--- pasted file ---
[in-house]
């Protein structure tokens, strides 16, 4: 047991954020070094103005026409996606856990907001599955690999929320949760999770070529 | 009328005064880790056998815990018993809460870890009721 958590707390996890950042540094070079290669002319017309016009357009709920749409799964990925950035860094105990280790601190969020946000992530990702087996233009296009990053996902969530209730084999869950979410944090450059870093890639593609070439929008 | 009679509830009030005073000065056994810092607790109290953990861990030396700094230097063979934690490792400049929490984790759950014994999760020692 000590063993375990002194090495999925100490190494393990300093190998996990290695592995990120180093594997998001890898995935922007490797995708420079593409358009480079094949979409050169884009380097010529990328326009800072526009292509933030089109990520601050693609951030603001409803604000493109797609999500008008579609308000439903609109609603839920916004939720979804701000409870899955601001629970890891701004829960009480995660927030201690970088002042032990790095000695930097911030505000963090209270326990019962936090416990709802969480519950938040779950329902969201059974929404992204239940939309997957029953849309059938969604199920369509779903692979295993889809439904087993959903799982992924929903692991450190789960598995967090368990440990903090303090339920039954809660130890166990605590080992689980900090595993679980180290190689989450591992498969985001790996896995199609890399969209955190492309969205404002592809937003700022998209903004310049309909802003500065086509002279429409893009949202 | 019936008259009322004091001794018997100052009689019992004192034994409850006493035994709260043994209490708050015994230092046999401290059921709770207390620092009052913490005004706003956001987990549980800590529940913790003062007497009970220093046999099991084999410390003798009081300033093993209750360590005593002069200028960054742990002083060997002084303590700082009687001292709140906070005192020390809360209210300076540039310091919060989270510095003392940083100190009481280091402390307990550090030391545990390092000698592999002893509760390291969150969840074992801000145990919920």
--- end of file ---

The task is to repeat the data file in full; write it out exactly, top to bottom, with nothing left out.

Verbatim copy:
[in-house]
């Protein structure tokens, strides 16, 4: 047991954020070094103005026409996606856990907001599955690999929320949760999770070529 | 009328005064880790056998815990018993809460870890009721 958590707390996890950042540094070079290669002319017309016009357009709920749409799964990925950035860094105990280790601190969020946000992530990702087996233009296009990053996902969530209730084999869950979410944090450059870093890639593609070439929008 | 009679509830009030005073000065056994810092607790109290953990861990030396700094230097063979934690490792400049929490984790759950014994999760020692 000590063993375990002194090495999925100490190494393990300093190998996990290695592995990120180093594997998001890898995935922007490797995708420079593409358009480079094949979409050169884009380097010529990328326009800072526009292509933030089109990520601050693609951030603001409803604000493109797609999500008008579609308000439903609109609603839920916004939720979804701000409870899955601001629970890891701004829960009480995660927030201690970088002042032990790095000695930097911030505000963090209270326990019962936090416990709802969480519950938040779950329902969201059974929404992204239940939309997957029953849309059938969604199920369509779903692979295993889809439904087993959903799982992924929903692991450190789960598995967090368990440990903090303090339920039954809660130890166990605590080992689980900090595993679980180290190689989450591992498969985001790996896995199609890399969209955190492309969205404002592809937003700022998209903004310049309909802003500065086509002279429409893009949202 | 019936008259009322004091001794018997100052009689019992004192034994409850006493035994709260043994209490708050015994230092046999401290059921709770207390620092009052913490005004706003956001987990549980800590529940913790003062007497009970220093046999099991084999410390003798009081300033093993209750360590005593002069200028960054742990002083060997002084303590700082009687001292709140906070005192020390809360209210300076540039310091919060989270510095003392940083100190009481280091402390307990550090030391545990390092000698592999002893509760390291969150969840074992801000145990919920």